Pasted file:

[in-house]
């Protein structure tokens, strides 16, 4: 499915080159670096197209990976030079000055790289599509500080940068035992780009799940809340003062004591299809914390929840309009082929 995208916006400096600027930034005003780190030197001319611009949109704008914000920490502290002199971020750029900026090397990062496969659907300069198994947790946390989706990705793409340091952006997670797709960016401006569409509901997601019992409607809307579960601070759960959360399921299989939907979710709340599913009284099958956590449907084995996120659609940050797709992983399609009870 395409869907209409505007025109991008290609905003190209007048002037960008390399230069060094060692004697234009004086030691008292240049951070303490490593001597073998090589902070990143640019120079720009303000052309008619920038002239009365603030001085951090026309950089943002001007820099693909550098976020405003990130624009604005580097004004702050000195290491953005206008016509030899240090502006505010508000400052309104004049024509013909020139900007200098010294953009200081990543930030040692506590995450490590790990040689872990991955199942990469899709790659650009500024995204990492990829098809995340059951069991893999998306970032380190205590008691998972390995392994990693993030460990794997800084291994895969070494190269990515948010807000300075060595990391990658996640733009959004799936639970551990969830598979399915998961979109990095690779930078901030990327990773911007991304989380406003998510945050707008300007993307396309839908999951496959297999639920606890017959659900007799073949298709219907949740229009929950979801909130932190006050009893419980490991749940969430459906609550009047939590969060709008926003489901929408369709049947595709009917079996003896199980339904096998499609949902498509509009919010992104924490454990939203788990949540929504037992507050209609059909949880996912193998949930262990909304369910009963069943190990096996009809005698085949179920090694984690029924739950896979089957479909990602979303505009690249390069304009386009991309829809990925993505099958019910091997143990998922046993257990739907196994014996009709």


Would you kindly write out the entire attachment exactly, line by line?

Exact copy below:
[in-house]
């Protein structure tokens, strides 16, 4: 499915080159670096197209990976030079000055790289599509500080940068035992780009799940809340003062004591299809914390929840309009082929 995208916006400096600027930034005003780190030197001319611009949109704008914000920490502290002199971020750029900026090397990062496969659907300069198994947790946390989706990705793409340091952006997670797709960016401006569409509901997601019992409607809307579960601070759960959360399921299989939907979710709340599913009284099958956590449907084995996120659609940050797709992983399609009870 395409869907209409505007025109991008290609905003190209007048002037960008390399230069060094060692004697234009004086030691008292240049951070303490490593001597073998090589902070990143640019120079720009303000052309008619920038002239009365603030001085951090026309950089943002001007820099693909550098976020405003990130624009604005580097004004702050000195290491953005206008016509030899240090502006505010508000400052309104004049024509013909020139900007200098010294953009200081990543930030040692506590995450490590790990040689872990991955199942990469899709790659650009500024995204990492990829098809995340059951069991893999998306970032380190205590008691998972390995392994990693993030460990794997800084291994895969070494190269990515948010807000300075060595990391990658996640733009959004799936639970551990969830598979399915998961979109990095690779930078901030990327990773911007991304989380406003998510945050707008300007993307396309839908999951496959297999639920606890017959659900007799073949298709219907949740229009929950979801909130932190006050009893419980490991749940969430459906609550009047939590969060709008926003489901929408369709049947595709009917079996003896199980339904096998499609949902498509509009919010992104924490454990939203788990949540929504037992507050209609059909949880996912193998949930262990909304369910009963069943190990096996009809005698085949179920090694984690029924739950896979089957479909990602979303505009690249390069304009386009991309829809990925993505099958019910091997143990998922046993257990739907196994014996009709």